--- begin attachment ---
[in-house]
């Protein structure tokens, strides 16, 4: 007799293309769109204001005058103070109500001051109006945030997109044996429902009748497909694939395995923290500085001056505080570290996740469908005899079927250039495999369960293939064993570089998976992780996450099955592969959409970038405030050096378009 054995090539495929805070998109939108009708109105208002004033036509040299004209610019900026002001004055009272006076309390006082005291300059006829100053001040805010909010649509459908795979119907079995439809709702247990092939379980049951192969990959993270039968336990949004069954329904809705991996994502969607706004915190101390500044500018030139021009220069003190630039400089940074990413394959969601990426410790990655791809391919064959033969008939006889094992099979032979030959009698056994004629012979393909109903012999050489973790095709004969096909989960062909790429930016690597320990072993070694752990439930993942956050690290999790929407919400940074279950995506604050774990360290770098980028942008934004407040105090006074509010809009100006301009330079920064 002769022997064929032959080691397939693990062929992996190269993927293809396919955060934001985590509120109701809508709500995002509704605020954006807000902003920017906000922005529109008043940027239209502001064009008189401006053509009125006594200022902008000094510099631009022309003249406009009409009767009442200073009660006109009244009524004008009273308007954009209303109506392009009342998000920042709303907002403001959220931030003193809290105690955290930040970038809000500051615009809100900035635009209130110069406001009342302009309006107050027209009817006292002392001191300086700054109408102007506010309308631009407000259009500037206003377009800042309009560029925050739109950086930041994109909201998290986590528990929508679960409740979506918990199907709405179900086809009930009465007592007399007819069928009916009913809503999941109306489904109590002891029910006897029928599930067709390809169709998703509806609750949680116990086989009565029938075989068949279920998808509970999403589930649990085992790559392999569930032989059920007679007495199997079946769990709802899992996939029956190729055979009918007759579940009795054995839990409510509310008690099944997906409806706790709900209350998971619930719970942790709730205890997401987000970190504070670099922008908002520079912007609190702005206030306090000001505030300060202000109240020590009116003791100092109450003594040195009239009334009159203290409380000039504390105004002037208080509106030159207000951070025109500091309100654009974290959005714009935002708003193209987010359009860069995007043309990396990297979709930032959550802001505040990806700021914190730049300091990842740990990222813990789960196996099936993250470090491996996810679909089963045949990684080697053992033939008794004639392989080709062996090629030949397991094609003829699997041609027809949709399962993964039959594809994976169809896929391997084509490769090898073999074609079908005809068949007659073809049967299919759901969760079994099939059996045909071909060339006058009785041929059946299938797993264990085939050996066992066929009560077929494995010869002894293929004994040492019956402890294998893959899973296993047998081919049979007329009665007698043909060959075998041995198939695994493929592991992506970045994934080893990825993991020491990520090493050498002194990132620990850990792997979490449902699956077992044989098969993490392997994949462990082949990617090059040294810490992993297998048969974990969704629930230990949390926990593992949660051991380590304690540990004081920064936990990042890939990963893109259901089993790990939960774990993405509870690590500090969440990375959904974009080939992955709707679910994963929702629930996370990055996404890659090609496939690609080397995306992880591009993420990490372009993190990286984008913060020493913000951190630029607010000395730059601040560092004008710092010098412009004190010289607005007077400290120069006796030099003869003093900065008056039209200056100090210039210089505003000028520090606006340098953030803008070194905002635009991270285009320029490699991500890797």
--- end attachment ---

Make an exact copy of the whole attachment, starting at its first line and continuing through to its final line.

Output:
[in-house]
């Protein structure tokens, strides 16, 4: 007799293309769109204001005058103070109500001051109006945030997109044996429902009748497909694939395995923290500085001056505080570290996740469908005899079927250039495999369960293939064993570089998976992780996450099955592969959409970038405030050096378009 054995090539495929805070998109939108009708109105208002004033036509040299004209610019900026002001004055009272006076309390006082005291300059006829100053001040805010909010649509459908795979119907079995439809709702247990092939379980049951192969990959993270039968336990949004069954329904809705991996994502969607706004915190101390500044500018030139021009220069003190630039400089940074990413394959969601990426410790990655791809391919064959033969008939006889094992099979032979030959009698056994004629012979393909109903012999050489973790095709004969096909989960062909790429930016690597320990072993070694752990439930993942956050690290999790929407919400940074279950995506604050774990360290770098980028942008934004407040105090006074509010809009100006301009330079920064 002769022997064929032959080691397939693990062929992996190269993927293809396919955060934001985590509120109701809508709500995002509704605020954006807000902003920017906000922005529109008043940027239209502001064009008189401006053509009125006594200022902008000094510099631009022309003249406009009409009767009442200073009660006109009244009524004008009273308007954009209303109506392009009342998000920042709303907002403001959220931030003193809290105690955290930040970038809000500051615009809100900035635009209130110069406001009342302009309006107050027209009817006292002392001191300086700054109408102007506010309308631009407000259009500037206003377009800042309009560029925050739109950086930041994109909201998290986590528990929508679960409740979506918990199907709405179900086809009930009465007592007399007819069928009916009913809503999941109306489904109590002891029910006897029928599930067709390809169709998703509806609750949680116990086989009565029938075989068949279920998808509970999403589930649990085992790559392999569930032989059920007679007495199997079946769990709802899992996939029956190729055979009918007759579940009795054995839990409510509310008690099944997906409806706790709900209350998971619930719970942790709730205890997401987000970190504070670099922008908002520079912007609190702005206030306090000001505030300060202000109240020590009116003791100092109450003594040195009239009334009159203290409380000039504390105004002037208080509106030159207000951070025109500091309100654009974290959005714009935002708003193209987010359009860069995007043309990396990297979709930032959550802001505040990806700021914190730049300091990842740990990222813990789960196996099936993250470090491996996810679909089963045949990684080697053992033939008794004639392989080709062996090629030949397991094609003829699997041609027809949709399962993964039959594809994976169809896929391997084509490769090898073999074609079908005809068949007659073809049967299919759901969760079994099939059996045909071909060339006058009785041929059946299938797993264990085939050996066992066929009560077929494995010869002894293929004994040492019956402890294998893959899973296993047998081919049979007329009665007698043909060959075998041995198939695994493929592991992506970045994934080893990825993991020491990520090493050498002194990132620990850990792997979490449902699956077992044989098969993490392997994949462990082949990617090059040294810490992993297998048969974990969704629930230990949390926990593992949660051991380590304690540990004081920064936990990042890939990963893109259901089993790990939960774990993405509870690590500090969440990375959904974009080939992955709707679910994963929702629930996370990055996404890659090609496939690609080397995306992880591009993420990490372009993190990286984008913060020493913000951190630029607010000395730059601040560092004008710092010098412009004190010289607005007077400290120069006796030099003869003093900065008056039209200056100090210039210089505003000028520090606006340098953030803008070194905002635009991270285009320029490699991500890797």